Blending the Old with the New…

Featured in KL Magazine

Yasumi is a Japanese noun meaning ‘rest’ or ‘holiday’ and it’s a fitting name for this property at Brancaster which started life as a single-storey farm outbuilding before being converted into a three-bedroom house during the 1960s.

When the current owner wanted to increase their living space and increase the overall size of the house, adding a touch of contemporary architecture to a famously traditional area, they needed something quite special.

They needed someone with a thorough understanding of the local area, someone with a commitment to sympathetic design and materials, and someone with a good working relationship with local planners.

To cut a long story short, they needed Jordan Cribb and his team at Hunstanton-based Vertex Architecture. Jordan happily admits that he’s not an architect and prefers to let his increasingly large portfolio of successful projects speak for itself. Founding Vertex Architecture in April 2018, he received 90 enquiries in his first year, 200 in his second and almost 300 in his third – and has gone from strength to strength ever since.

“We always focus on the client and their lifestyle,” says Jordan. “It’s often far too easy for designers and architects to follow a visually impressive concept and forget about the people who’ll actually be living in the property – and how they’ll want to live their lives.”

Yasumi is a case in point, with Vertex Architecture working with the existing building at Brancaster, keeping its central form and retaining as many original features and traditional elements as possible – while adding an adventurous contemporary touch.

“We have a great relationship with local planning authorities and agreed on a two-storey extension to the south and a single-storey extension to the east,” says Jordan, “and we wanted to mask the new elements with some clever planting and landscaping to help the presentday parts of the build blend in with the neighbouring properties.”

Work started in February 2019, with Jordan and his team employing Suiter Construction in King’s Lynn for the building work and Mendham-based Timothy Garden Design for the new plantings and landscaping.

“That was quite a challenge because there are so many different levels across the site,” says Jordan. “The garden areas were meticulously thought about, and the results are astonishing.”

As for the property itself (which was completed in the spring of 2020) Yasumi may now be 50% bigger, but it’s still essentially a three-bedroom house – and it still sits perfectly in this beautiful and idyllic location.

It’s a very clever design as well. The existing roof retains its attractive red pantiles while the new additions are roofed in zinc. It’s a clear indication of where the old ends and the new begins, and it’s less like a modern intrusion than a continuation of a story.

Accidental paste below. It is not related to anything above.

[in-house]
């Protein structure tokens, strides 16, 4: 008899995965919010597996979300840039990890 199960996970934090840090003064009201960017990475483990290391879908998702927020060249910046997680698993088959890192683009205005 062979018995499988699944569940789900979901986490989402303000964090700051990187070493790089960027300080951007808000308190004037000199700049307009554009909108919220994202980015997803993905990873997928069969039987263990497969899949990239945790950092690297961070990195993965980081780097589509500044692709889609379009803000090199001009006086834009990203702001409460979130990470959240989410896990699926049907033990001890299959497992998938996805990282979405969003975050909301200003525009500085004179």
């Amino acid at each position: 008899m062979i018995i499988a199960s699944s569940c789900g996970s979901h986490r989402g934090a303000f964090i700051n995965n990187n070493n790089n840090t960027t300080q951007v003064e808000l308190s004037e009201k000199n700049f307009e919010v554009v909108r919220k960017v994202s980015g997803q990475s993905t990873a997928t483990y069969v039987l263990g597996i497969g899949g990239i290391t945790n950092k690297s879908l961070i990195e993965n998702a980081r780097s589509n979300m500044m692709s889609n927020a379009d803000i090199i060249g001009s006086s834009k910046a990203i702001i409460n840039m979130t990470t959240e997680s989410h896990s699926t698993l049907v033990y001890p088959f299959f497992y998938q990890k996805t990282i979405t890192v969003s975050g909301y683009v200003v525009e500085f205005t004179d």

“One thing that worked in our favour was that the existing building had a modern render on it already,” says Jordan. “That made it easier to create and integrate a contemporary extension without it looking completely different or out of place.”

This wasn’t about creating a massive house or making a design statement. It was simply a case of designing a space that worked for the owners, who took on the challenge of interior design themselves.

“That’s the part that clients really enjoy,” says Jordan. “They trust you on the outside, but they have very specific ideas about what they want on the inside. We can help with layouts and detailing, but they’re the ones who are going to have to live there. And you have to respect that.”

Yasumi is a perfect example of how Vertex Architecture approaches every building project. It may be on the edge of a conservation area and has an obligation to complement the homes surrounding it, but it still manages to state clearly that it’s a design of the 21st century.

Although the company primarily works along the north Norfolk coast (one of its standout projects was the stunning new village hall at Brancaster) the reputation of Vertex Architecture is spreading further afield. Jordan and his team are currently working on a development of eight sustainable homes in Hertfordshire, seven sustainable homes in Cambridgeshire, and an array of other projects across Norfolk and neighbouring counties.

“There are several things you need to bring a project like this to life,” says Jordan. “You need a close working relationship with local planning authorities, you need a client who’s willing to take the time to do it properly, you need a dedicated team of contractors and tradespeople – and you need to understand the area in which you’re working.”

And although Jordan doesn’t mention it, you also need a designer with the vision to give you the home you want. It’s relatively easy to come up with a startling and avant-garde concept. It’s another thing entirely to create a home that both enhances the local community and meets the needs of the people who live there.

In little more than three years Vertex Architecture has built an impressive reputation (and an equally attractive portfolio of successful projects) and the future looks particularly promising for Jordan and his team.

“We never look at a project from our point of view,” he says. “It’s your home and you’re going to have to live there – we’re just here to help give you the property you need and the life that you want.”

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